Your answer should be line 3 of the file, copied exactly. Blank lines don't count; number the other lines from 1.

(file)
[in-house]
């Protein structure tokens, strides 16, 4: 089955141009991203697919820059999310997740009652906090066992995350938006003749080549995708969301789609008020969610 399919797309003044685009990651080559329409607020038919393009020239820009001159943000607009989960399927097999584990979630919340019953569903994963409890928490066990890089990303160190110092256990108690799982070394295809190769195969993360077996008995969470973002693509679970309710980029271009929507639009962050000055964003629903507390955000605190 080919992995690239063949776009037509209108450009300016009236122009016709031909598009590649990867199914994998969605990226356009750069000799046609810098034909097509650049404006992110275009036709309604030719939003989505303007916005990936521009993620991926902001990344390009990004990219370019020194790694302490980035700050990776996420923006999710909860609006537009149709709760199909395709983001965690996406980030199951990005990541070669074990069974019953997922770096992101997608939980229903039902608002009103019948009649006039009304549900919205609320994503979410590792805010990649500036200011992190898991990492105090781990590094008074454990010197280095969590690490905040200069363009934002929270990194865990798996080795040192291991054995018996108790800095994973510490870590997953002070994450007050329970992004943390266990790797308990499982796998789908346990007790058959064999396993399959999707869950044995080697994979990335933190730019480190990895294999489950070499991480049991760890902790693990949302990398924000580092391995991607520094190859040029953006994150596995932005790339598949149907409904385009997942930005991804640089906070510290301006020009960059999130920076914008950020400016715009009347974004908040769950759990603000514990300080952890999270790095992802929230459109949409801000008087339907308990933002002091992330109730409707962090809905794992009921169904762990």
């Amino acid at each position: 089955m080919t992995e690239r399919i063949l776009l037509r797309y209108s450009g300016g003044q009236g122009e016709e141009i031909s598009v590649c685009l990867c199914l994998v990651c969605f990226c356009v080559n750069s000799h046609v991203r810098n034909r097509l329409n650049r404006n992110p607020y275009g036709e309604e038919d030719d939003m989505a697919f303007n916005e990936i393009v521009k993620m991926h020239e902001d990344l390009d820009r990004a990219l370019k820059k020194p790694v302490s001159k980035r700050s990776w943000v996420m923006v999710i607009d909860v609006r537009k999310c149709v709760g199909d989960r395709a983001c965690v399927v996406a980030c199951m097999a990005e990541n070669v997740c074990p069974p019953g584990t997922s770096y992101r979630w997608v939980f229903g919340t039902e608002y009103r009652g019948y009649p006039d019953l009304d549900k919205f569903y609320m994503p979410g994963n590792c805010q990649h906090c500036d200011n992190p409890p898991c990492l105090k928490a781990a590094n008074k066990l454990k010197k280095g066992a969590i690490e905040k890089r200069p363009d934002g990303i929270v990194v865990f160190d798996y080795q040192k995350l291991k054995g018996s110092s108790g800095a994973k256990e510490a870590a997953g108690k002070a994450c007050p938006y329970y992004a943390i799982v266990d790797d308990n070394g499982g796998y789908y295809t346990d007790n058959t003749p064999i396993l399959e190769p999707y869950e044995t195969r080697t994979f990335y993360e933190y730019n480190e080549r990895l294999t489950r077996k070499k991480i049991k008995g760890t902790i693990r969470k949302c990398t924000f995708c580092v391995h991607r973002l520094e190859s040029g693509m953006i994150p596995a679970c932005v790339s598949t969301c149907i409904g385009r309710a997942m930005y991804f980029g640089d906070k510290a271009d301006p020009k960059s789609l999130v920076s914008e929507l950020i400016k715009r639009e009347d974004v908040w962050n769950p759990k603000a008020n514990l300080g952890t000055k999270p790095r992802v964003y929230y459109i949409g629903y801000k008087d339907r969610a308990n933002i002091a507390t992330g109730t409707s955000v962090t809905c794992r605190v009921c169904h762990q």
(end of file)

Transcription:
């Amino acid at each position: 089955m080919t992995e690239r399919i063949l776009l037509r797309y209108s450009g300016g003044q009236g122009e016709e141009i031909s598009v590649c685009l990867c199914l994998v990651c969605f990226c356009v080559n750069s000799h046609v991203r810098n034909r097509l329409n650049r404006n992110p607020y275009g036709e309604e038919d030719d939003m989505a697919f303007n916005e990936i393009v521009k993620m991926h020239e902001d990344l390009d820009r990004a990219l370019k820059k020194p790694v302490s001159k980035r700050s990776w943000v996420m923006v999710i607009d909860v609006r537009k999310c149709v709760g199909d989960r395709a983001c965690v399927v996406a980030c199951m097999a990005e990541n070669v997740c074990p069974p019953g584990t997922s770096y992101r979630w997608v939980f229903g919340t039902e608002y009103r009652g019948y009649p006039d019953l009304d549900k919205f569903y609320m994503p979410g994963n590792c805010q990649h906090c500036d200011n992190p409890p898991c990492l105090k928490a781990a590094n008074k066990l454990k010197k280095g066992a969590i690490e905040k890089r200069p363009d934002g990303i929270v990194v865990f160190d798996y080795q040192k995350l291991k054995g018996s110092s108790g800095a994973k256990e510490a870590a997953g108690k002070a994450c007050p938006y329970y992004a943390i799982v266990d790797d308990n070394g499982g796998y789908y295809t346990d007790n058959t003749p064999i396993l399959e190769p999707y869950e044995t195969r080697t994979f990335y993360e933190y730019n480190e080549r990895l294999t489950r077996k070499k991480i049991k008995g760890t902790i693990r969470k949302c990398t924000f995708c580092v391995h991607r973002l520094e190859s040029g693509m953006i994150p596995a679970c932005v790339s598949t969301c149907i409904g385009r309710a997942m930005y991804f980029g640089d906070k510290a271009d301006p020009k960059s789609l999130v920076s914008e929507l950020i400016k715009r639009e009347d974004v908040w962050n769950p759990k603000a008020n514990l300080g952890t000055k999270p790095r992802v964003y929230y459109i949409g629903y801000k008087d339907r969610a308990n933002i002091a507390t992330g109730t409707s955000v962090t809905c794992r605190v009921c169904h762990q």